The United Minorities Council is bringing back Unity Week to celebrate art and culture from minority communities on Penn’s campus.
From Nov. 13 to 17, the UMC will be hosting a revival of Unity Week in honor of the group's 45th anniversary. The week is meant to bring together Penn’s various minority groups as well as encourage individuals of different cultural backgrounds and identities to interact with each other.
“We really just want for people to see how strong we can be whenever we come together," Engineering junior and UMC Vice Chair Fiona Wu said. "We really want to be able to just celebrate arts and culture and create discussion spaces on campus."
According to their website, UMC was established in 1978 as a coalition of minority student organizations on Penn’s campus. Their goal is to give voice to underrepresented communities, encourage intercultural dialogue, and find the best ways for Penn to serve its minority students. Unity Week was held on campus in previous years, but suffered during COVID-19, accordint to Wu.
“Last semester, we had a bigger scale event, and although that was great, we also wanted to highlight different aspects of the community at Penn,” College senior and UMC Chair Oumy Diasse said, referring to a "Celebration of Cultures" co-hosted with the 2024 Class Board.
On Nov. 13, the group will be hosting an event called “Taste of Unity: Rice!” from 6:30 to 7:30 p.m. in Arts, Research and Culture House room 108. The event's purpose is for students to learn about rice’s history while tasting rice dishes from around the world, including Asia, Latin America, the Caribbean, and Africa. Student groups such as the Penn African Student Association, the Bangla Society, the Caribbean American Student Association, Mex@Penn, and the Penn Taiwanese Society will contribute the dishes.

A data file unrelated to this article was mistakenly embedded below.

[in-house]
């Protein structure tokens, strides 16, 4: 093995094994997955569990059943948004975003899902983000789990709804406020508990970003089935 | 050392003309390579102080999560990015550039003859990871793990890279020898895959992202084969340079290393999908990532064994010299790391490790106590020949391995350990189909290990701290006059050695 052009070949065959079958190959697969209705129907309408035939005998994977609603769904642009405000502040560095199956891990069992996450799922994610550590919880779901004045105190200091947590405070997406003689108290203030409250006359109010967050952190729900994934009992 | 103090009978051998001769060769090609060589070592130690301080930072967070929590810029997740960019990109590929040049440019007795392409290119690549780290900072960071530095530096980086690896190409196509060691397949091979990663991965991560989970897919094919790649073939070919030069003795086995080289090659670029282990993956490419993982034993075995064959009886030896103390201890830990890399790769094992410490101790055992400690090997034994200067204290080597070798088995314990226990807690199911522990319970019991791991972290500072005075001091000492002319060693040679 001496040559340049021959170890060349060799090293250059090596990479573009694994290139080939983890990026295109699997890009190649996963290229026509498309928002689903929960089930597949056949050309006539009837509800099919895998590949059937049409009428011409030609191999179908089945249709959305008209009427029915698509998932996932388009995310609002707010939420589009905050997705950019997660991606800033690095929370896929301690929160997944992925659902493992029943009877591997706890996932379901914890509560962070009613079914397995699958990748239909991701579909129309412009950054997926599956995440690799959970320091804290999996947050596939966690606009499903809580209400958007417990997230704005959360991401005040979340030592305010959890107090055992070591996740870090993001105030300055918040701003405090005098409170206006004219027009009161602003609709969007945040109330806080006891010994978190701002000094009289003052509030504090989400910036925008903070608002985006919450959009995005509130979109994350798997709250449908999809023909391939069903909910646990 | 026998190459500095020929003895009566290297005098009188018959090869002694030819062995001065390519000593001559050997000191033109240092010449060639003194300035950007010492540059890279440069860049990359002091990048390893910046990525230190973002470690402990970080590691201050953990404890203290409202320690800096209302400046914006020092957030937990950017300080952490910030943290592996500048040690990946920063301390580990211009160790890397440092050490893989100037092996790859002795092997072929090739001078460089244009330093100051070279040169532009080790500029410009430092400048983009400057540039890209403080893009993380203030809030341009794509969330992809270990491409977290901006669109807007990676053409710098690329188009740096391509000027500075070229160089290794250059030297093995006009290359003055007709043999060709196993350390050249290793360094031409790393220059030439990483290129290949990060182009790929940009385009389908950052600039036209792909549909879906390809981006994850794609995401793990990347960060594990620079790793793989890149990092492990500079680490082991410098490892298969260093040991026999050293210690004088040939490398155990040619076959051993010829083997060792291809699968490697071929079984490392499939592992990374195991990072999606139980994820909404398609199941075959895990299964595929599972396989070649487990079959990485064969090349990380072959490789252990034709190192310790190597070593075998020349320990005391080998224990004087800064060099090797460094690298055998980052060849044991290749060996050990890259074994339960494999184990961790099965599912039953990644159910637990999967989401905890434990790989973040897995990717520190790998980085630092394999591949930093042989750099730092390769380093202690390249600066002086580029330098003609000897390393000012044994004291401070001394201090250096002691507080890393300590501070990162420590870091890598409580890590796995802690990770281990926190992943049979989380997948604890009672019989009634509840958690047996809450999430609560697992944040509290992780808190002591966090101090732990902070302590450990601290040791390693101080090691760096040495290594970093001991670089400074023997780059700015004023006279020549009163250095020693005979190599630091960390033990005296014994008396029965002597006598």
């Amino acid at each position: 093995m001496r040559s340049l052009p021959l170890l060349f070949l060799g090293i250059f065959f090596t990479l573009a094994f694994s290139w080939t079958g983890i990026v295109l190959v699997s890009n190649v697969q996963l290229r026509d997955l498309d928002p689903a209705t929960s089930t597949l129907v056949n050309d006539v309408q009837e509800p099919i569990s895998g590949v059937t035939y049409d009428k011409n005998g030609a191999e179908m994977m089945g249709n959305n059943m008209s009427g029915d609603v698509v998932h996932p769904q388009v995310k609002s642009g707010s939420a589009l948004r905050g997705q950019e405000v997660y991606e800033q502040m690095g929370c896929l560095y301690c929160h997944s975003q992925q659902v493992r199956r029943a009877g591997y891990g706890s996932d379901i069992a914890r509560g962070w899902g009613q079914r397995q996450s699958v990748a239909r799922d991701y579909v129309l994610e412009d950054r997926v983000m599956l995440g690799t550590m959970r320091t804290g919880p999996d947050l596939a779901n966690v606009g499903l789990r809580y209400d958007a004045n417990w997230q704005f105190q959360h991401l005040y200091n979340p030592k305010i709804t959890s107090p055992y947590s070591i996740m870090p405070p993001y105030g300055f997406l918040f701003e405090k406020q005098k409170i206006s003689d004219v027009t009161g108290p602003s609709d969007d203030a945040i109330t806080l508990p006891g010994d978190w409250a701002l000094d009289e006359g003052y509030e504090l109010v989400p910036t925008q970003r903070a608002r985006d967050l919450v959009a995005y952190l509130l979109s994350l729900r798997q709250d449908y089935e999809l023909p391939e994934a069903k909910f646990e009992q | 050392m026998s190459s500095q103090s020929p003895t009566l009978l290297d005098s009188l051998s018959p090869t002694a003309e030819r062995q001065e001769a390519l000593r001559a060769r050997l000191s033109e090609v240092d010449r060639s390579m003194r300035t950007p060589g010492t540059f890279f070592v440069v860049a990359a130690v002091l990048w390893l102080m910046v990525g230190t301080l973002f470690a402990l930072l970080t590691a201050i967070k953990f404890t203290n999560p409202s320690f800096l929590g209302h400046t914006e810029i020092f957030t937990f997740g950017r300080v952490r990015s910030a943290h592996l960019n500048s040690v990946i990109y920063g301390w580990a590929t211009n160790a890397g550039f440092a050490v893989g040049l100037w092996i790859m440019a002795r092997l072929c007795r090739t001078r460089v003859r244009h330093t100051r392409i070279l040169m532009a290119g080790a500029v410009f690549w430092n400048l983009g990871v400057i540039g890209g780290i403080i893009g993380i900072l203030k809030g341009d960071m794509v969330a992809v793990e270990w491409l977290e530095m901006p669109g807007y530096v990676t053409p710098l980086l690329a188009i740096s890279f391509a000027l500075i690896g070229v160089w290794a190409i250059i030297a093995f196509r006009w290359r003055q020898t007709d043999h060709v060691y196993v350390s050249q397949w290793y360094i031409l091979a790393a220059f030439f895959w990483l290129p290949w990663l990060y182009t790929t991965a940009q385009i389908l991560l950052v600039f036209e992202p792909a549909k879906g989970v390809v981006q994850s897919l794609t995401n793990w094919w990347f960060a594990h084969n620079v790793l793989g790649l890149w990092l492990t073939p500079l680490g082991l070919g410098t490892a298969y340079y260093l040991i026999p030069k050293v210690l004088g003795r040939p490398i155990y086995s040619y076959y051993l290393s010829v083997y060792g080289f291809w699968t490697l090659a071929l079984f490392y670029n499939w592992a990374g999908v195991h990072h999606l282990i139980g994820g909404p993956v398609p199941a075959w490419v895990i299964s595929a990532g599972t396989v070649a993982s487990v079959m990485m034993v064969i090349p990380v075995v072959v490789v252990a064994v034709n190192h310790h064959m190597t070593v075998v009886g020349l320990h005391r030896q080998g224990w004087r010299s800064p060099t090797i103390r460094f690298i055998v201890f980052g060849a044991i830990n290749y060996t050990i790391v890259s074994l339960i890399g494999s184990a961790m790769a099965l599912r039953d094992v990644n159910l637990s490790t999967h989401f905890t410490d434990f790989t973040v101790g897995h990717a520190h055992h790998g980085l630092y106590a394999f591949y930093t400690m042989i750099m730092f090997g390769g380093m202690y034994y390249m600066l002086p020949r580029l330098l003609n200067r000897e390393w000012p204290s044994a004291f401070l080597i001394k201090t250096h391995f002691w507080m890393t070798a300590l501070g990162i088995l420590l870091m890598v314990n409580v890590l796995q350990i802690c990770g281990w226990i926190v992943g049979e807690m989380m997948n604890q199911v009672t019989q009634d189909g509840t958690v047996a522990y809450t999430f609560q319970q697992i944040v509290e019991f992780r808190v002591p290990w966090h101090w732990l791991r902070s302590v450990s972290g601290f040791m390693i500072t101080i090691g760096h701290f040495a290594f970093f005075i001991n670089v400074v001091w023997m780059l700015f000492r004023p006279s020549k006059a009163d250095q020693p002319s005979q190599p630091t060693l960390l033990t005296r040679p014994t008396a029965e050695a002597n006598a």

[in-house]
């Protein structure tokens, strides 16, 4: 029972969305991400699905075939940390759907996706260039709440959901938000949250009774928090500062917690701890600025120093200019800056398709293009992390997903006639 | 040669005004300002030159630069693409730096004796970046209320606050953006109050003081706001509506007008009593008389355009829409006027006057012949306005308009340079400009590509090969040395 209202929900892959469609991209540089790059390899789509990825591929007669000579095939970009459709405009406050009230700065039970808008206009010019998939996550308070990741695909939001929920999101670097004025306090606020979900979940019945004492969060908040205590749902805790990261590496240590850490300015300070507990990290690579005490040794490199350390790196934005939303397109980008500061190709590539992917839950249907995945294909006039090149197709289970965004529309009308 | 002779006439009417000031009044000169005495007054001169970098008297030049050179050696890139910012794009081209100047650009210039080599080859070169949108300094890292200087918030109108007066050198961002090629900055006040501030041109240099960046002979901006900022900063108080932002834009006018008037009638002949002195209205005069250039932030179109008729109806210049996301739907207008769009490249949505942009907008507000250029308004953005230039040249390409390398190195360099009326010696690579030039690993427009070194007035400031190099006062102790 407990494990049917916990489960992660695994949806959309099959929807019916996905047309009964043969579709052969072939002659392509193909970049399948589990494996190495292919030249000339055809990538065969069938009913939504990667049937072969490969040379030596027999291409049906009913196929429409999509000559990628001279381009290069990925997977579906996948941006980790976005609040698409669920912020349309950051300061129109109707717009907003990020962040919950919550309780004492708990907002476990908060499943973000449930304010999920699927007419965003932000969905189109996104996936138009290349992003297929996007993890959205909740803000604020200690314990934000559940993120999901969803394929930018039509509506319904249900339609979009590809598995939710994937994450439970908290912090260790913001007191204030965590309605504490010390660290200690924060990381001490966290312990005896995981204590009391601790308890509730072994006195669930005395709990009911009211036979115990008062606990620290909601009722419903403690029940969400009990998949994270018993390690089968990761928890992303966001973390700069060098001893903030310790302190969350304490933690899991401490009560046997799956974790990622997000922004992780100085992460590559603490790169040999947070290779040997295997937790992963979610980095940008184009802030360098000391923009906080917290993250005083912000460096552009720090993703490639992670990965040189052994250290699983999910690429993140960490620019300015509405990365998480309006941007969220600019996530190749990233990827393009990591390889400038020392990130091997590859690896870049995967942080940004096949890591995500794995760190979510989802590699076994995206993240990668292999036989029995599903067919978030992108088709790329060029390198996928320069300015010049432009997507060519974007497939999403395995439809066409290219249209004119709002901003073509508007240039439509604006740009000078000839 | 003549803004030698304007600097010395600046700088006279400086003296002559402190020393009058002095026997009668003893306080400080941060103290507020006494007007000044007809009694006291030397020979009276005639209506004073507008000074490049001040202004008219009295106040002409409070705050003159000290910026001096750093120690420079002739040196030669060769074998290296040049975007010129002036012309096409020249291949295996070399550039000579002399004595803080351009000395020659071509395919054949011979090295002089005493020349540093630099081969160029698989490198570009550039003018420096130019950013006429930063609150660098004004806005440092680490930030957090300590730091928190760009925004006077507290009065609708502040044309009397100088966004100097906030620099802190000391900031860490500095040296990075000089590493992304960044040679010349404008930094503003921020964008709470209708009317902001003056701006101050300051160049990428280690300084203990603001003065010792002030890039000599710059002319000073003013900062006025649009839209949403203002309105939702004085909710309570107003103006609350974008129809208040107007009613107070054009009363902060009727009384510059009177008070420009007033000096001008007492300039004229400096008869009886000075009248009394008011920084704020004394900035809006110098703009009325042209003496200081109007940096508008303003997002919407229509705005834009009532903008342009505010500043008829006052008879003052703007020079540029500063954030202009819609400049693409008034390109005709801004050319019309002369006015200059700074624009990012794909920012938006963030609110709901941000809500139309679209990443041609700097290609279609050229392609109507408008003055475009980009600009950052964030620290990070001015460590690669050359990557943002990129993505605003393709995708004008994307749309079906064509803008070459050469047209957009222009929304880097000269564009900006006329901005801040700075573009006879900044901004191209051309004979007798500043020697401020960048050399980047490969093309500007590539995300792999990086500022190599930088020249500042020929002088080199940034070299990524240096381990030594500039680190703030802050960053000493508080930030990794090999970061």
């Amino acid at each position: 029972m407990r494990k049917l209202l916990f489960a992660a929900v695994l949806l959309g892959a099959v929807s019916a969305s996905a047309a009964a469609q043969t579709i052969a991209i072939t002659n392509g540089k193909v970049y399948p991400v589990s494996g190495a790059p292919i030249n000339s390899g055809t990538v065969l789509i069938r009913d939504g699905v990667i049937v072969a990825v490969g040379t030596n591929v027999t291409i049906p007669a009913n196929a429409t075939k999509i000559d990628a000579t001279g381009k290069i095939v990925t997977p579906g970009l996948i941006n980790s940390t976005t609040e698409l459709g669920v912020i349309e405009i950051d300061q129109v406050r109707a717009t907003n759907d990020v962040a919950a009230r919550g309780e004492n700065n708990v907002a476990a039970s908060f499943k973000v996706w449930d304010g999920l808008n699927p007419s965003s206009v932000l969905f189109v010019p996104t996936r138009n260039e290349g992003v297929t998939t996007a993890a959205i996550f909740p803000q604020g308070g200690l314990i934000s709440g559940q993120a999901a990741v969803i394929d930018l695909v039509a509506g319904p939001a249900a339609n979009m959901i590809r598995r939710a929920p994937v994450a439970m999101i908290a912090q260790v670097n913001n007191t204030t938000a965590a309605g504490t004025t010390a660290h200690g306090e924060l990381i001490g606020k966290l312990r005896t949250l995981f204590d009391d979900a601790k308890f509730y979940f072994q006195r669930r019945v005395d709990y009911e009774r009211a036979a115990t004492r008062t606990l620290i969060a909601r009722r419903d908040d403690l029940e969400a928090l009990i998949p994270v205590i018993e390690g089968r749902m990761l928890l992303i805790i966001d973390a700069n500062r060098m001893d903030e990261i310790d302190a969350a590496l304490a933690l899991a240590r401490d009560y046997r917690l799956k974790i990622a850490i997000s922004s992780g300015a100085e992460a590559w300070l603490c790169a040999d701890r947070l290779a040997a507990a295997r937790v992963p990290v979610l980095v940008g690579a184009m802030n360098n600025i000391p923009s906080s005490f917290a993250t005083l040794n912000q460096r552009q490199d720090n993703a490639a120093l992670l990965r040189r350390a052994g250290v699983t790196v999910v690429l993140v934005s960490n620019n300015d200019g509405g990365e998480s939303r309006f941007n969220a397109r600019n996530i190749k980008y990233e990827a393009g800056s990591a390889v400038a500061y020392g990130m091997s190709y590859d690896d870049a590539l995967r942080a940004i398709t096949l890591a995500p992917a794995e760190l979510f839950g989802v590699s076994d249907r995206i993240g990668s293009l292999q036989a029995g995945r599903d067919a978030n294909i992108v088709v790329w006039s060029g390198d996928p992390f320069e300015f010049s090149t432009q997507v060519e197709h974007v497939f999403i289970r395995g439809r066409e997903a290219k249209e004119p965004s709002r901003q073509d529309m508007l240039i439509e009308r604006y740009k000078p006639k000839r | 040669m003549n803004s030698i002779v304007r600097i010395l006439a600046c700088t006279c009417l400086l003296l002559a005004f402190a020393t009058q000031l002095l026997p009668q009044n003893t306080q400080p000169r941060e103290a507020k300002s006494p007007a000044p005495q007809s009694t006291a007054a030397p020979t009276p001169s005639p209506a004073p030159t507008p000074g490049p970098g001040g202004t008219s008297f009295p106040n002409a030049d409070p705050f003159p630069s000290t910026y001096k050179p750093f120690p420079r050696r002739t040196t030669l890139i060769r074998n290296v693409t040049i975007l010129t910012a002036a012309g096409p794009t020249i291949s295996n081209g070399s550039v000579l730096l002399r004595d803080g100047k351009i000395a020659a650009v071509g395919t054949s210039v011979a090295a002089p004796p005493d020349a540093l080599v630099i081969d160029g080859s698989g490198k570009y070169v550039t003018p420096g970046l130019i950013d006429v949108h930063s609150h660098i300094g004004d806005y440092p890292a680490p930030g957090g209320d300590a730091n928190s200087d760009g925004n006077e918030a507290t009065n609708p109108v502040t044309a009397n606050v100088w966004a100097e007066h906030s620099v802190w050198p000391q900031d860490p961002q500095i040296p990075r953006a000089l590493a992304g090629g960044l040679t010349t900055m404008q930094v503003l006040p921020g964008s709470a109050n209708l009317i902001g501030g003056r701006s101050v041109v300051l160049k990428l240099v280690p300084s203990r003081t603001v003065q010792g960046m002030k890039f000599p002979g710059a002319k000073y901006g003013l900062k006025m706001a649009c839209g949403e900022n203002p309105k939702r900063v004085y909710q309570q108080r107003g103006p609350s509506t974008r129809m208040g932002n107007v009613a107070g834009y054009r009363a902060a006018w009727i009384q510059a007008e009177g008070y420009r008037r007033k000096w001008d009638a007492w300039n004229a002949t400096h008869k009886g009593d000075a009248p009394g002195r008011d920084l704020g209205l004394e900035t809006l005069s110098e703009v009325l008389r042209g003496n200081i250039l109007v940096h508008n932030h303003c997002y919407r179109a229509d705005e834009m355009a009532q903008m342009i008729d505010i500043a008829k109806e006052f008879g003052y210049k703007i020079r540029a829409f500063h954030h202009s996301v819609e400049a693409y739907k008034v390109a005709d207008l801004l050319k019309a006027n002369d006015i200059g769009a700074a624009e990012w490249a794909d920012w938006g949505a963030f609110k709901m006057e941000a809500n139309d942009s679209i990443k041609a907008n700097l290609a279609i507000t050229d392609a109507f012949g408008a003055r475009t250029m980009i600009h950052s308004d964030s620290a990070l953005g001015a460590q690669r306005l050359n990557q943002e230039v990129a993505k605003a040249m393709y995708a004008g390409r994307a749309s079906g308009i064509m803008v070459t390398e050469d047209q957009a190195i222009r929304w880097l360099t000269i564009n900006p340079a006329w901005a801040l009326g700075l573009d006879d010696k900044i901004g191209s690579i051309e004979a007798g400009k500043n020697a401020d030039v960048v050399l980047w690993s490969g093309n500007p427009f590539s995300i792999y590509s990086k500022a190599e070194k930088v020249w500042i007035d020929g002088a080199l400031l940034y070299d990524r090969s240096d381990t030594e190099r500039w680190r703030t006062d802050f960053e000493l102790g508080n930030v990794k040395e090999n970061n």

“We're not only allowing people to taste these different foods, but we're also collaborating with groups within these different regions so they can also present what the food means to each of their respective cultures,” Diasse said.
On Nov. 14, UMC will be hosting “Performance Around the World” from 8:00 to 10:00 p.m. in the Gutmann College House multipurpose room. Student art groups such as The Inspiration A Cappella, Penn k-Beats, Fuerza, Penn Lions, Strictly Funk, and the Menagerie Band are putting together a showcase of singing and dancing that represent their cultures.
As part of Unity Week, Director of the Greenfield Intercultural Center Valerie De Cruz will lead a discussion on Nov. 15 in GIC called “Creating Space." The conversation will focus on the historical development of spaces for minority groups. It will also explore how individuals, communities, and student organizations can currently secure meeting spaces on Penn's campus.
According to Wu, some of Penn’s student organizations have recently had a more difficult time finding spaces to hold their events.
“I'm a junior, so I remember from my freshman and sophomore year the space discussion at Penn being very real about trying to get the cultural centers out of the basement and to expand,” Wu said. “There's been a lot of promises made and a history of space at Penn, and getting to the space that we have now has been a really long task and there's actually so many students and students' works that have contributed to where we are now.”
Last fall, Penn dedicated the ARCH building as a home to the University’s main minority coalition groups and cultural resource centers, and the building is continuing to undergo renovations.
To finish the week, UMC is hosting an event called “Shared Places & Shared Stories” on Nov. 16 from 7:00 to 8:30 p.m. in the Radian College House lounge. Students are encouraged to come together for a final Thanksgiving feast, where each food station will encourage attendees to discuss a different topic with someone they have not met before.
“There's so many people at Penn, and during your time here, you won't really get to meet everyone, but they all have such unique stories," Wu said. I hope that people can come out and have fun experiencing other cultures that they might not have had the chance to be exposed to before and then find their space."